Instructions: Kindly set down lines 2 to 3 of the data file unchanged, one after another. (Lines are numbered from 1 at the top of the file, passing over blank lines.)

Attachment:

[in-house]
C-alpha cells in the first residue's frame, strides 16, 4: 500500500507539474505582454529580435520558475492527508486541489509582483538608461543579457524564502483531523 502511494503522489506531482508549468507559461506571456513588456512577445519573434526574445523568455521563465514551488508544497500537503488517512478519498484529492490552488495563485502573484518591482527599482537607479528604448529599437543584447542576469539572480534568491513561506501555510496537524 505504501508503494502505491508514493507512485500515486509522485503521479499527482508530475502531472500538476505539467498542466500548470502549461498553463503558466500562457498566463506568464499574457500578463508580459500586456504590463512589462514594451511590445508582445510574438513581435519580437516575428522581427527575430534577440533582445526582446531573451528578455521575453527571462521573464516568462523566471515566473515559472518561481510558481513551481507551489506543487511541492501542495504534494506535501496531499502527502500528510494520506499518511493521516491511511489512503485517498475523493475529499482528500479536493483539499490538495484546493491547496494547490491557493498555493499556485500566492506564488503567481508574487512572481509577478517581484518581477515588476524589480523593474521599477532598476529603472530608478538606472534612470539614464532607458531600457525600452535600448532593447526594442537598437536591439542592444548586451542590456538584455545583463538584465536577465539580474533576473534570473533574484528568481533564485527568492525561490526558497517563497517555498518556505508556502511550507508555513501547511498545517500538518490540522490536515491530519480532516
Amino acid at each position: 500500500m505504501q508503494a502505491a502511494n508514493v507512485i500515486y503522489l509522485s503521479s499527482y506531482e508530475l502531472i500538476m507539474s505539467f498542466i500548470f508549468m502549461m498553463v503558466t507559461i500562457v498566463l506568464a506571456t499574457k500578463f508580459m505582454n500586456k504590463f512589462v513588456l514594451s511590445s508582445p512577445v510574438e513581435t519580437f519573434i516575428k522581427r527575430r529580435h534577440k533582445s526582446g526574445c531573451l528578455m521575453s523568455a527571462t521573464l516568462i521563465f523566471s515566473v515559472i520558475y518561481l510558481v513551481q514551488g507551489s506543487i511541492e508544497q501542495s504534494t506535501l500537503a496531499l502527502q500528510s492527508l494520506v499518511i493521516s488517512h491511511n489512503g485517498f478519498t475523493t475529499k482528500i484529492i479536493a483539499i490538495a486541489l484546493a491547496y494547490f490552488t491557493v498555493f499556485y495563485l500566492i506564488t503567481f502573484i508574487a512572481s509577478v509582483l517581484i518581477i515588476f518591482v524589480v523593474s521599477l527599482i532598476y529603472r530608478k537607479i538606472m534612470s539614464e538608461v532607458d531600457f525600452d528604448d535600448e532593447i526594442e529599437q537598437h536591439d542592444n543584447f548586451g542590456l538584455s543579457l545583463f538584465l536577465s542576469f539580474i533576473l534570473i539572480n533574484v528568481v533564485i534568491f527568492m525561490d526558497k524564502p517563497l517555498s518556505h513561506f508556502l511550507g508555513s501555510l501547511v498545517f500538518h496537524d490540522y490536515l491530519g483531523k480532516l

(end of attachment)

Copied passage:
C-alpha cells in the first residue's frame, strides 16, 4: 500500500507539474505582454529580435520558475492527508486541489509582483538608461543579457524564502483531523 502511494503522489506531482508549468507559461506571456513588456512577445519573434526574445523568455521563465514551488508544497500537503488517512478519498484529492490552488495563485502573484518591482527599482537607479528604448529599437543584447542576469539572480534568491513561506501555510496537524 505504501508503494502505491508514493507512485500515486509522485503521479499527482508530475502531472500538476505539467498542466500548470502549461498553463503558466500562457498566463506568464499574457500578463508580459500586456504590463512589462514594451511590445508582445510574438513581435519580437516575428522581427527575430534577440533582445526582446531573451528578455521575453527571462521573464516568462523566471515566473515559472518561481510558481513551481507551489506543487511541492501542495504534494506535501496531499502527502500528510494520506499518511493521516491511511489512503485517498475523493475529499482528500479536493483539499490538495484546493491547496494547490491557493498555493499556485500566492506564488503567481508574487512572481509577478517581484518581477515588476524589480523593474521599477532598476529603472530608478538606472534612470539614464532607458531600457525600452535600448532593447526594442537598437536591439542592444548586451542590456538584455545583463538584465536577465539580474533576473534570473533574484528568481533564485527568492525561490526558497517563497517555498518556505508556502511550507508555513501547511498545517500538518490540522490536515491530519480532516
Amino acid at each position: 500500500m505504501q508503494a502505491a502511494n508514493v507512485i500515486y503522489l509522485s503521479s499527482y506531482e508530475l502531472i500538476m507539474s505539467f498542466i500548470f508549468m502549461m498553463v503558466t507559461i500562457v498566463l506568464a506571456t499574457k500578463f508580459m505582454n500586456k504590463f512589462v513588456l514594451s511590445s508582445p512577445v510574438e513581435t519580437f519573434i516575428k522581427r527575430r529580435h534577440k533582445s526582446g526574445c531573451l528578455m521575453s523568455a527571462t521573464l516568462i521563465f523566471s515566473v515559472i520558475y518561481l510558481v513551481q514551488g507551489s506543487i511541492e508544497q501542495s504534494t506535501l500537503a496531499l502527502q500528510s492527508l494520506v499518511i493521516s488517512h491511511n489512503g485517498f478519498t475523493t475529499k482528500i484529492i479536493a483539499i490538495a486541489l484546493a491547496y494547490f490552488t491557493v498555493f499556485y495563485l500566492i506564488t503567481f502573484i508574487a512572481s509577478v509582483l517581484i518581477i515588476f518591482v524589480v523593474s521599477l527599482i532598476y529603472r530608478k537607479i538606472m534612470s539614464e538608461v532607458d531600457f525600452d528604448d535600448e532593447i526594442e529599437q537598437h536591439d542592444n543584447f548586451g542590456l538584455s543579457l545583463f538584465l536577465s542576469f539580474i533576473l534570473i539572480n533574484v528568481v533564485i534568491f527568492m525561490d526558497k524564502p517563497l517555498s518556505h513561506f508556502l511550507g508555513s501555510l501547511v498545517f500538518h496537524d490540522y490536515l491530519g483531523k480532516l